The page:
- Sea salt supports healthy hydration by providing electrolytes and trace minerals
- Salt is a natural anti-histamine
- Salt has been shown to reduce blood cortisol levels and therefore it helps to suppress the damaging effects of cortisol
- Salt encourages insulin sensitivity and that means better blood sugar control. (A salt-restricted diet is shown to cause systemic insulin resistance.)
I recommend Real Salt – it’s packed with minerals and produced in the US.
Trace Mineral Drops
This is not an absolutely necessary ingredient in this sports drink recipe, but it does boost the electrolyte and nutrition content. I highly recommend investing in these trace mineral drops because a little goes a long way… you literally need only a few drops per serving.
Americans are generally deficient in trace minerals, as our soils are woefully depleted and because we eat very little sea vegetables. Many people find that supplementing with these drops just gives them a sense of vitality. Others report better sleep, reduced cravings,
The drops are just good stuff. Enough said. (Also, I’m tired of typing and I want to finally hit the “Publish” button on this post!)
- 8 cups filtered water
- 6 teaspoons loose tulsi tea, found here, OR 6 tea bags of it
- 2 Tbs. raw honey (or more to taste)
- Big pinch of unrefined salt such as Real Salt (adjust to taste)
- 15 drops trace minerals (approximately), optional but recommended
- Boil the water, add the tulsi tea and let it steep (off the heat and covered) for 10-20 minutes. Stain. Let it cool to room temperature before adding the honey to preserve the enzymes in the honey. Mix in salt and minerals to taste. It keeps in the fridge for probably a week. Sip it slowly during a workout.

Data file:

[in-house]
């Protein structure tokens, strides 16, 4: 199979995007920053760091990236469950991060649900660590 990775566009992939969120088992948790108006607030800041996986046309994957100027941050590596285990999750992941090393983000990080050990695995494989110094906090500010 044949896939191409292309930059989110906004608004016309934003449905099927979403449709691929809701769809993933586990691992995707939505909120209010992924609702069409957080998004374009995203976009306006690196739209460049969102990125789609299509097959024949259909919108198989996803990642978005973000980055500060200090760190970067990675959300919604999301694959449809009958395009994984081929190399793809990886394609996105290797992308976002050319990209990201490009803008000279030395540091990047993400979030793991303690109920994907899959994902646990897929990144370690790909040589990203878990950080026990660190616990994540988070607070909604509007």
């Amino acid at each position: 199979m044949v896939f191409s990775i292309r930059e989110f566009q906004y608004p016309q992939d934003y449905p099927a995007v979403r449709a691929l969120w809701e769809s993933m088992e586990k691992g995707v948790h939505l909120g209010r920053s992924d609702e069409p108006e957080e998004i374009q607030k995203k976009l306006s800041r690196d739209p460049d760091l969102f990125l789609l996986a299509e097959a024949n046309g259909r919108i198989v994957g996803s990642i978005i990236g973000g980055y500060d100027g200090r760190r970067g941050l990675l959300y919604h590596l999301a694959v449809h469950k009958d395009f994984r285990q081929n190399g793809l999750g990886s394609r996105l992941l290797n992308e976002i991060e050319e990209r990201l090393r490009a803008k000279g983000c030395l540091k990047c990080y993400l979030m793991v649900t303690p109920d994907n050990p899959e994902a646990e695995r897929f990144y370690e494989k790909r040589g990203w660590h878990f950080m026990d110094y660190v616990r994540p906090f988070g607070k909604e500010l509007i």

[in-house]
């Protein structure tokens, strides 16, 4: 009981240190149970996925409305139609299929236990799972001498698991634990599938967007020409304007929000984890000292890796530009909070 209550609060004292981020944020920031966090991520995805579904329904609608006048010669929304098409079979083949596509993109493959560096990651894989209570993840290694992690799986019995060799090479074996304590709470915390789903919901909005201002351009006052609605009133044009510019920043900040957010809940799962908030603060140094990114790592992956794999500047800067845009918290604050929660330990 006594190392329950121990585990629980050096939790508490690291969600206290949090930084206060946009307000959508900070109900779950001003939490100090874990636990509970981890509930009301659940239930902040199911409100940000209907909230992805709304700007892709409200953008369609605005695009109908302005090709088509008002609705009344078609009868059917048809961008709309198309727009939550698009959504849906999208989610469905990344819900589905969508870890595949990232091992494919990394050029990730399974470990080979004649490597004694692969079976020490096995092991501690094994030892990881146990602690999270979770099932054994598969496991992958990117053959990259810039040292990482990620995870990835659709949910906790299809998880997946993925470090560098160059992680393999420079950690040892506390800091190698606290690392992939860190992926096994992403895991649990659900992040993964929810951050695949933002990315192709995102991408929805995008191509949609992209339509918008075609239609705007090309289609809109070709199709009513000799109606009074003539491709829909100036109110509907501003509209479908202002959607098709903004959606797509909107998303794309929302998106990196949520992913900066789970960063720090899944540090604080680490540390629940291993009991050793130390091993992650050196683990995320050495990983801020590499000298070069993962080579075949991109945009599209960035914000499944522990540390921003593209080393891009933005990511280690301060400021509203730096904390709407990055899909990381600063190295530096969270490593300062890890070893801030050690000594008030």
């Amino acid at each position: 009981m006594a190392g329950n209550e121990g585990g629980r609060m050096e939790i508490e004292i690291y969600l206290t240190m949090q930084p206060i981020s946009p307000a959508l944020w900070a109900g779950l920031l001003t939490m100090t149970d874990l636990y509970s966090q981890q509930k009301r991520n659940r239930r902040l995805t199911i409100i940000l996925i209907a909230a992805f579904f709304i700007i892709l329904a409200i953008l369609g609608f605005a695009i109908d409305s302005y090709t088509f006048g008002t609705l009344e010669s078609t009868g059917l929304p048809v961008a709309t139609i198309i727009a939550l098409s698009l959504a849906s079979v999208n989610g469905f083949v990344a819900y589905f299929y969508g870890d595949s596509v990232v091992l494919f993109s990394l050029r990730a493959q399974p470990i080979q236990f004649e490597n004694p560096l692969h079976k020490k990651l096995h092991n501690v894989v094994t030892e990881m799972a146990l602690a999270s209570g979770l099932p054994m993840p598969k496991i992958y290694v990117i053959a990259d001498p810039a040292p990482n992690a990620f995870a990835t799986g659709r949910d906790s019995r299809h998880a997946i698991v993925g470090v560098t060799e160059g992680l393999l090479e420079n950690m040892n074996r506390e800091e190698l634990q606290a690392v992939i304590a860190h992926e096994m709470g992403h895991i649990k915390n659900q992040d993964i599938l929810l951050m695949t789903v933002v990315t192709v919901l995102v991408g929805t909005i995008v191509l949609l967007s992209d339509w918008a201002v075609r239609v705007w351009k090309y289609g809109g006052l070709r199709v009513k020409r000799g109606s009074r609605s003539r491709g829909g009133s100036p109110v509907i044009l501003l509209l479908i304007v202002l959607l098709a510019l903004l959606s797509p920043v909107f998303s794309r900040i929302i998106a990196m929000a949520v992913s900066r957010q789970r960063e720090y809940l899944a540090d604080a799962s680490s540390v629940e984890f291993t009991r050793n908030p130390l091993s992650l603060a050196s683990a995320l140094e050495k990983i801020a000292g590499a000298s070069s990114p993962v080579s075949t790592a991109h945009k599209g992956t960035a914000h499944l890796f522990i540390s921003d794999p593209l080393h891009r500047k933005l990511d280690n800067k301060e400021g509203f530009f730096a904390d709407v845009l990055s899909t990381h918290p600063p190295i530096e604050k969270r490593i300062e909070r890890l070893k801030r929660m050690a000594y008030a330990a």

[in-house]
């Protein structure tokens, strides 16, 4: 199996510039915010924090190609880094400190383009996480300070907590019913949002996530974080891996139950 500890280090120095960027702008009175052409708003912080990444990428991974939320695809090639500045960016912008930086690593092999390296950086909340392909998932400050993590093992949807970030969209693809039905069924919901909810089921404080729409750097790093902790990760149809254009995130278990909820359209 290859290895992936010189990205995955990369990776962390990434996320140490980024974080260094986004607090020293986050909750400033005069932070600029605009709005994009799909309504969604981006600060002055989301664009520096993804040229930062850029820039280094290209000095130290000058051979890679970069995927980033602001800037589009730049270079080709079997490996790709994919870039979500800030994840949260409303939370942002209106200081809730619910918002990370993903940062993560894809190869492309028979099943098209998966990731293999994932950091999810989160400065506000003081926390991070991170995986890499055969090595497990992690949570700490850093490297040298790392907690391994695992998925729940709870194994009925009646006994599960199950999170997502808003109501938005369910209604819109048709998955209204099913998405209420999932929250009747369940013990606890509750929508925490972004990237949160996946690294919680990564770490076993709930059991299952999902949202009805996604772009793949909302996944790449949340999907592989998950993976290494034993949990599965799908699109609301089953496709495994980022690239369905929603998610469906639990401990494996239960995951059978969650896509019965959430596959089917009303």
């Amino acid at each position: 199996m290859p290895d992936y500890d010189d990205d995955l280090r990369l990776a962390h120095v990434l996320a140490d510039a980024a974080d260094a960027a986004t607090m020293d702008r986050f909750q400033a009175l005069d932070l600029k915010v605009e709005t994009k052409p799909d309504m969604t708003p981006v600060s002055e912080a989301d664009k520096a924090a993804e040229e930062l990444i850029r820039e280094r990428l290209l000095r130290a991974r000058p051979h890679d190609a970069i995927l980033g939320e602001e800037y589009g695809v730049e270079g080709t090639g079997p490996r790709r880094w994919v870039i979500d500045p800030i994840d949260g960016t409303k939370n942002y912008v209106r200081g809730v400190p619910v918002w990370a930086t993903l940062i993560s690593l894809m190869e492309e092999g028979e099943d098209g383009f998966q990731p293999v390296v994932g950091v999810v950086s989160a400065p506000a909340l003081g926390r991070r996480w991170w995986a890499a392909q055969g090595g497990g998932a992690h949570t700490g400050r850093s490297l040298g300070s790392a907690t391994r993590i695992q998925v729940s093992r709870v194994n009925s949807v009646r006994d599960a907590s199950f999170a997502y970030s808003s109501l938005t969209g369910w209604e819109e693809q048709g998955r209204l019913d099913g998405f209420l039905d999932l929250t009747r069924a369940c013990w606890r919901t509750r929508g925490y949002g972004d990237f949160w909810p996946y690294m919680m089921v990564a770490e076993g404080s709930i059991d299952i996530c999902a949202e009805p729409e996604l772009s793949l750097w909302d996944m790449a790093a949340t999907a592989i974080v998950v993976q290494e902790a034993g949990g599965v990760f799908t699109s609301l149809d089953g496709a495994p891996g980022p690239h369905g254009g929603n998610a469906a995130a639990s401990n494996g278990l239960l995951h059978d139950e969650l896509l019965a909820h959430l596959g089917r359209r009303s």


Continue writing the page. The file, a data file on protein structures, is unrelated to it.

Do you frequently drink sports drinks (homemade or purchased)? Have you used tulsi before?
Hi Lauren, I was wondering if your estrogen levels were dominant or the other way around? I have estrogen dominance and was wondering if tulsi would help or make it worse. Thanks!
I am wondering the same thing
Thanks for the great recipe!! I’ve been researching hydrating drinks for my husband and I- he is experiencing some interesting side effects after we installed an RO water system in our house and often becomes thirstier than before after drinking solely RO water.
So we are adding Real Salt to our water now and drinking lots of coconut water… And now this too!:)
My question is about Trace Minerals: we purchased this but after seeing the fluoride listed on the back we stopped using it..we couldn’t find a straight answer as to whether it is sodium or calcium fluoride, so we were nervous about drinking the thing that we bought the RO system to filter out. Any thoughts or information on this?
PS- sorry for the length of my comment
Can this only by used as a “Sports Drink? I would like to use it in place of water, when I’m thirsty throughout the day.
I tried these energy drinks recipe and it works just awesome. It is far better than all those chemical flavored energy drinks in the market. Thanks for sharing.
How long can we keep it in the refrigerator?